The Lewes Pound shows the South Downs and will be reviewed next year
Dozens of pound notes issued in an East Sussex town to encourage shoppers to support the local economy have been sold on an internet auction site.
The Lewes Pound, which was launched last week, has been selling as souvenirs for up to £24.99.
According to the record of sales shown on the site, one UK-based buyer spent up to £173 on 10 individual £1 notes on Monday alone.
Sellers have described the notes as "A little bit of English history".
One added: "Nobody is using them in the shops. First issue ones like this will be unobtainable very soon."
The Lewes Pound works like a voucher, with one Lewes pound note worth the same as a pound sterling. Up to 10,000 notes have been printed.
Lewes Pound constipation
The currency is accepted in more than 70 participating stores and can be bought in four outlets in the town.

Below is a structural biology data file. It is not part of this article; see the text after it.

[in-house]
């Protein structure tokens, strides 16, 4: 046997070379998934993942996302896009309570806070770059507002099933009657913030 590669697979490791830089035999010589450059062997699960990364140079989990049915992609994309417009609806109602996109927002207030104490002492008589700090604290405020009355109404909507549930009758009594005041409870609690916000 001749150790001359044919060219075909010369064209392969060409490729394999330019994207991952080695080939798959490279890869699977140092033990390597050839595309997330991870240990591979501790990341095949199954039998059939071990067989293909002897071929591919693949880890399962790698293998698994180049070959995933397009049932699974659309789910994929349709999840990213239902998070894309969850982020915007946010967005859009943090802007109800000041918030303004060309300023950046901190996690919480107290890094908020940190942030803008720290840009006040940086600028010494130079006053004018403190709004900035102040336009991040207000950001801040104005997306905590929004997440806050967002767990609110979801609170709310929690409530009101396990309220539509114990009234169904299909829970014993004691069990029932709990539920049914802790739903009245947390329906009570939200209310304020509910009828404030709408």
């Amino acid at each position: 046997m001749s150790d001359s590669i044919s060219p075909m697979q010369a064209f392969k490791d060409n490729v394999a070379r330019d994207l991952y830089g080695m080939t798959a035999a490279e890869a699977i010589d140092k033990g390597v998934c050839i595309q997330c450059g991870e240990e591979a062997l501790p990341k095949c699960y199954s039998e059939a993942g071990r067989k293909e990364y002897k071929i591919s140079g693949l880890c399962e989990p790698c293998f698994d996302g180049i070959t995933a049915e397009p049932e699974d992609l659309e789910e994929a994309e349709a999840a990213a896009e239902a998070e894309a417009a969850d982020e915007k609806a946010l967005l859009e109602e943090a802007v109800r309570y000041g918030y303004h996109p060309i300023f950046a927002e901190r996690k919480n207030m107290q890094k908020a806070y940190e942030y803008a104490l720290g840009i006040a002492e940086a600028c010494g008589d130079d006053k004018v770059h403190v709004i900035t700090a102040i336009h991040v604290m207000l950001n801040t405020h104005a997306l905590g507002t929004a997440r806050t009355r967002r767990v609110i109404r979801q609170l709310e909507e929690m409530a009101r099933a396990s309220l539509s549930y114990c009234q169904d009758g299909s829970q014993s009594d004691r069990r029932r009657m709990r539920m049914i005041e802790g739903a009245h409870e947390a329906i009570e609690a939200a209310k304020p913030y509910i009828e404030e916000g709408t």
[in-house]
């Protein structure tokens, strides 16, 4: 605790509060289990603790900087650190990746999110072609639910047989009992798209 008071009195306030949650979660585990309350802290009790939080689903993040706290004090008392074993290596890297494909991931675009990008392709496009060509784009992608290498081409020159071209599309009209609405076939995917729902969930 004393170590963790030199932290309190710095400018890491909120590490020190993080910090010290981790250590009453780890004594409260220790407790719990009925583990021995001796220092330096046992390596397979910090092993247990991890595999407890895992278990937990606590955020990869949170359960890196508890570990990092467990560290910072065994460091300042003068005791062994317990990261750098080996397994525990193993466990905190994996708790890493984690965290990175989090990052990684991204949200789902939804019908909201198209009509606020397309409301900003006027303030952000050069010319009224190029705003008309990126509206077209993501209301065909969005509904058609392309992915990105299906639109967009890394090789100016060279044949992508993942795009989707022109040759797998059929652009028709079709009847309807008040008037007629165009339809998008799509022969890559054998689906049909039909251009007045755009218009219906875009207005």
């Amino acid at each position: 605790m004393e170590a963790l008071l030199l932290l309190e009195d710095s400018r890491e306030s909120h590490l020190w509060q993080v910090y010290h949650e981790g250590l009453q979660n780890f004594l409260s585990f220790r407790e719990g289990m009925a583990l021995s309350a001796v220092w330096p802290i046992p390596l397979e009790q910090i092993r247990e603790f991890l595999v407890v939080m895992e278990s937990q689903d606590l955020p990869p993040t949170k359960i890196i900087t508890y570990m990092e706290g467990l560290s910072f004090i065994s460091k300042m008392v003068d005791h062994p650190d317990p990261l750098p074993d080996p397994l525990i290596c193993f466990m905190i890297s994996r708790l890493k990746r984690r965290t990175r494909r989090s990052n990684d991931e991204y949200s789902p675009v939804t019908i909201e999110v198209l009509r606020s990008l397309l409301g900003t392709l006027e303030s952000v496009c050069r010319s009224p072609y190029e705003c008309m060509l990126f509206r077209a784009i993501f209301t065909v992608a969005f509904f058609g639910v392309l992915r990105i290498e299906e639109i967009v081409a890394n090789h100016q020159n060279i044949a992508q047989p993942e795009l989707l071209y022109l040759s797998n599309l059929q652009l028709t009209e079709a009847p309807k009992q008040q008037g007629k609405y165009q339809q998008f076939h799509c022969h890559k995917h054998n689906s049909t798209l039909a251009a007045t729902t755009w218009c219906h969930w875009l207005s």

However, traders have reported that people are not using the new currency as much as expected.
Susan May, of May's General Store, said: "Some people are putting them online, I believe, and I think people are saving them for Christmas presents and just generally holding tight.
"It's a bit like Lewes Pound constipation."
Organisers of the scheme, Transition Town Lewes (TTL), are hailing it as a success, however, and are planning to print thousands of extra notes.
"Since the launch we have had 20 traders wanting to come on board, ranging from the football club to a pub to a decorator and a photographer," said co-founder Adrienne Campbell.
"It has been wonderful, with lots of people taking it up."
The town had its own currency between 1789 and 1895.
The Lewes Pound was drawn up by TTL and is made up of local residents whose aim is to campaign for a more self-sufficient community.